Turkey is buckling down for a three-week full lockdown beginning Thursday, as a third wave of coronavirus cases hits the country’s health-care system.
The country of 82 million had until this point managed to avoid a full lockdown, imposing a variety of partial restrictions that brought its average daily case count down to 6,000 by February. But a loosening of those restrictions in March unleashed a new wave of infections that have given Turkey the highest daily case rate in Europe, hitting more than 60,000 registered cases per day in late April.
The government is requiring all businesses to close unless granted an exception by the Interior Ministry, forbidding intercity travel without authorization, and moving all schooling online. Supermarkets can remain open except for Sundays.
Turkey has so far reported more than 4.7 million cases of the virus and over 39,000 deaths since the pandemic began, a relatively low death rate of 0.8% which officials say is owed to the country’s strong health-care system.
But as the new surge continues to spread, residents fear the economic impact of the lockdown on a population already battered by high inflation, rising unemployment and a dramatically weakened currency.
The lockdown will “destroy the people who want to earn money for their beloved ones as the economy was hit terribly even before corona,” Eyal, an Istanbul native working in the tourism industry said.
“As a person in the tourism field, we are also struggling because of the badly managed corona situation by the government as after (the lockdown announcement) there were cancellations of the very few reservations we had,” Eyal said, withholding his last name due to fear of government reprisal.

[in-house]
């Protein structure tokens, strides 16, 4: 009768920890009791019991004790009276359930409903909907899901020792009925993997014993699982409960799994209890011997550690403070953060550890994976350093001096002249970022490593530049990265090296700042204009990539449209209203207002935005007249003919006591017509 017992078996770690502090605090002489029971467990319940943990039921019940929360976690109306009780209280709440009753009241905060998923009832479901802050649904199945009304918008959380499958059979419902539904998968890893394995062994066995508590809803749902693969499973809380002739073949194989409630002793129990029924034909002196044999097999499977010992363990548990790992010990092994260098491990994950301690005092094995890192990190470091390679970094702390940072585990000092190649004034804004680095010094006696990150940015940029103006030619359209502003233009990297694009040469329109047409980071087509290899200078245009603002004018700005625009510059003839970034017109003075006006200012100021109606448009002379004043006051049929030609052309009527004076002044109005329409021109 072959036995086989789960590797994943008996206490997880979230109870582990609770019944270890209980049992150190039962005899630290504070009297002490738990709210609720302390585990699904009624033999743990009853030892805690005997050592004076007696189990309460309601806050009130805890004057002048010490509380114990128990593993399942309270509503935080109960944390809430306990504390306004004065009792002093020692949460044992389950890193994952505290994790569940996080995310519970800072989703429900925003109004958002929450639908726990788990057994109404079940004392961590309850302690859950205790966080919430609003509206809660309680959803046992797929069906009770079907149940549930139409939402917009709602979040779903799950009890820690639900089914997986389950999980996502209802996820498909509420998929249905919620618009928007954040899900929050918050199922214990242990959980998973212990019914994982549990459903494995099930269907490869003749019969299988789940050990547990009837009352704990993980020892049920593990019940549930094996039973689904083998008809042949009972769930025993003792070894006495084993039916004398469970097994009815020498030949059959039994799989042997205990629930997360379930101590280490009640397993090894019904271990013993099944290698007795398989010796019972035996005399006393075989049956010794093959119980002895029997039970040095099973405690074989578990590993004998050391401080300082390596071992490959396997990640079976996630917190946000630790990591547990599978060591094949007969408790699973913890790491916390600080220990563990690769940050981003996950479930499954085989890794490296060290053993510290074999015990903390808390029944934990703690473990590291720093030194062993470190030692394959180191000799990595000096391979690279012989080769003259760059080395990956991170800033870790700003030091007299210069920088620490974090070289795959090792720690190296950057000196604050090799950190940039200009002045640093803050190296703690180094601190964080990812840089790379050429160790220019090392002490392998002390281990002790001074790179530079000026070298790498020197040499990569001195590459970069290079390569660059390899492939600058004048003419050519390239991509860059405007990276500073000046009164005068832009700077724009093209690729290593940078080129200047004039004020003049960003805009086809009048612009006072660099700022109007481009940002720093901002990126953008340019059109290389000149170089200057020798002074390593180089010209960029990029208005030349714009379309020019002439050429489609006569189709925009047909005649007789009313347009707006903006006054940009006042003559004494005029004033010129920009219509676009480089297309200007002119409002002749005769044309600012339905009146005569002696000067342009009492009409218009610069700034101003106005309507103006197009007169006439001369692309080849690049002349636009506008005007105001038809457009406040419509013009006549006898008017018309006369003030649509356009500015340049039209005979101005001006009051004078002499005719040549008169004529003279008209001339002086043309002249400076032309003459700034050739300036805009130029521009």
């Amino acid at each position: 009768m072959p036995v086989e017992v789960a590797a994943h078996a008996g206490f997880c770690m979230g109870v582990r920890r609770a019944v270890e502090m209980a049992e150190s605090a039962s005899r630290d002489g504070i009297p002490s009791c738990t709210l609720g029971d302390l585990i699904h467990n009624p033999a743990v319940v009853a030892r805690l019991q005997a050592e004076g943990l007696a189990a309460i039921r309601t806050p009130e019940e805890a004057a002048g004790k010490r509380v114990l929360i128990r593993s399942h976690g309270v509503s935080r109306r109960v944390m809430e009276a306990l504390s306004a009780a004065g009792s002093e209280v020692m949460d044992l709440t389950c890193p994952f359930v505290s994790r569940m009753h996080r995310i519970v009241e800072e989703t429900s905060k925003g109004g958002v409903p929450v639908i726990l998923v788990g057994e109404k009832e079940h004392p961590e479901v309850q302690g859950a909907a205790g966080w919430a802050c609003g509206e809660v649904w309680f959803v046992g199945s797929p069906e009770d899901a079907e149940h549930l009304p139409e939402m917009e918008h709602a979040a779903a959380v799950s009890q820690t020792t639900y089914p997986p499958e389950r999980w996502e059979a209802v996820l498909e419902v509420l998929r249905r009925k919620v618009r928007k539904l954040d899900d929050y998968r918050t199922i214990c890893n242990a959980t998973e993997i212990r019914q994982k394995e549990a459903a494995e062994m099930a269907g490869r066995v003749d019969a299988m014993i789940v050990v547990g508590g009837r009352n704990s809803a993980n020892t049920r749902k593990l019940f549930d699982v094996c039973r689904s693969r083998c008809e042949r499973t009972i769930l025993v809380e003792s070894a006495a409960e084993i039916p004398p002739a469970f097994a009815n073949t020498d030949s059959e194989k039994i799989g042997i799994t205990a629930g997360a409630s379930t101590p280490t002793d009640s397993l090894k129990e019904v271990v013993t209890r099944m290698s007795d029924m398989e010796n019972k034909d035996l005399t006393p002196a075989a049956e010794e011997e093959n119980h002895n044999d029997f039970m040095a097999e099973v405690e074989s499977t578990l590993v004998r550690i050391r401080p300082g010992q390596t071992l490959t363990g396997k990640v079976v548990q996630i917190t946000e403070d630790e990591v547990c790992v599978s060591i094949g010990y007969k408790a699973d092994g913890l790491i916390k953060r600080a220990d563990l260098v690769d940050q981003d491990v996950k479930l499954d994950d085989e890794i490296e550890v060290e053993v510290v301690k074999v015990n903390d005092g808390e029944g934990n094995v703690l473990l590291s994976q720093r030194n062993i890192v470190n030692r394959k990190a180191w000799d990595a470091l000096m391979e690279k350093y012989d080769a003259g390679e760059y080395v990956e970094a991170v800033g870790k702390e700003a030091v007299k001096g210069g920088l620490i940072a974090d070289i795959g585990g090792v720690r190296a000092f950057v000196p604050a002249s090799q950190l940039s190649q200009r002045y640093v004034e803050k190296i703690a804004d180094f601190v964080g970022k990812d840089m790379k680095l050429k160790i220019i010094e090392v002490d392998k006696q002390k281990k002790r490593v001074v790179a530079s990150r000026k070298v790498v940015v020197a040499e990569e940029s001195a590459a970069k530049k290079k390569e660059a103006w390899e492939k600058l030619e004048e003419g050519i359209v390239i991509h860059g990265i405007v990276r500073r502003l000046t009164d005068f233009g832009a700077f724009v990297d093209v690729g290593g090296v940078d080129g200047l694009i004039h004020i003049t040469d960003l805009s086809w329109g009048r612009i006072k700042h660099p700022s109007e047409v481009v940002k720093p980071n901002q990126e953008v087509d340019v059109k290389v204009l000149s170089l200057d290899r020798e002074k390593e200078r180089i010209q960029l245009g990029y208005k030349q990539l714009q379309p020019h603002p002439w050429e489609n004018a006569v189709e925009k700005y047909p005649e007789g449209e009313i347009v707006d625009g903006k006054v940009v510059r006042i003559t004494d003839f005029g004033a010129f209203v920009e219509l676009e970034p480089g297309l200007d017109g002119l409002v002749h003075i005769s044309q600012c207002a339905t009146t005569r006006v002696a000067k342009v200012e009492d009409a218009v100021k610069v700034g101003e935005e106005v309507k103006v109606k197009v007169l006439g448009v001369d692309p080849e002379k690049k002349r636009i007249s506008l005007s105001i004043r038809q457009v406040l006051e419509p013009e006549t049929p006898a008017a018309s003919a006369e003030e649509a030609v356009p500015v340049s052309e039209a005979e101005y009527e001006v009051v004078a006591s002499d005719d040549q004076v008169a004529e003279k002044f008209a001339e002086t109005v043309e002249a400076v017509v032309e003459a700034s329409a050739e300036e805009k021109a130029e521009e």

Tourism accounts for 7.7% of Turkey’s employment, according to the Organization for Economic Cooperation and Development. In 2019 it saw record high tourism revenue, before dropping a whopping 72% in the first 11 months of 2020, Reuters reported in November.
President Recep Tayyip Erdogan said Tuesday that without harsher restrictions and slowed infection rates, there would be a “heavy price” paid for tourism, education and trade. He aims to bring daily infections down to 5,000. Daily recorded cases stood at 40,444 on Wednesday, according to data compiled by Johns Hopkins University.
‘More and more jobless people’
Bus stations in Istanbul have been crowded with travelers trying to get out of the city ahead of the lockdown, something that many Turks fear may only make things worse.
“This curfew could be the only solution to decrease the new cases, but almost all the people who have the money did not want to stay in Istanbul,” Eyal said, describing an exodus to other parts of the country, which he worries “will increase the new cases instead of decreasing.”
Erdogan has also come under fire for hosting crowded events, like a massive gathering for his political party’s congress in late March which saw thousands of people packed into a 10,400-capacity sports complex, shirking Turkey’s social distancing rules.
“I am feeling as terrified as when I watched the big gatherings in indoor places by the government with no sense,” Eyal said. “There is a little bit of support from the government, almost nothing, and there are more and more jobless people and I worry for them.”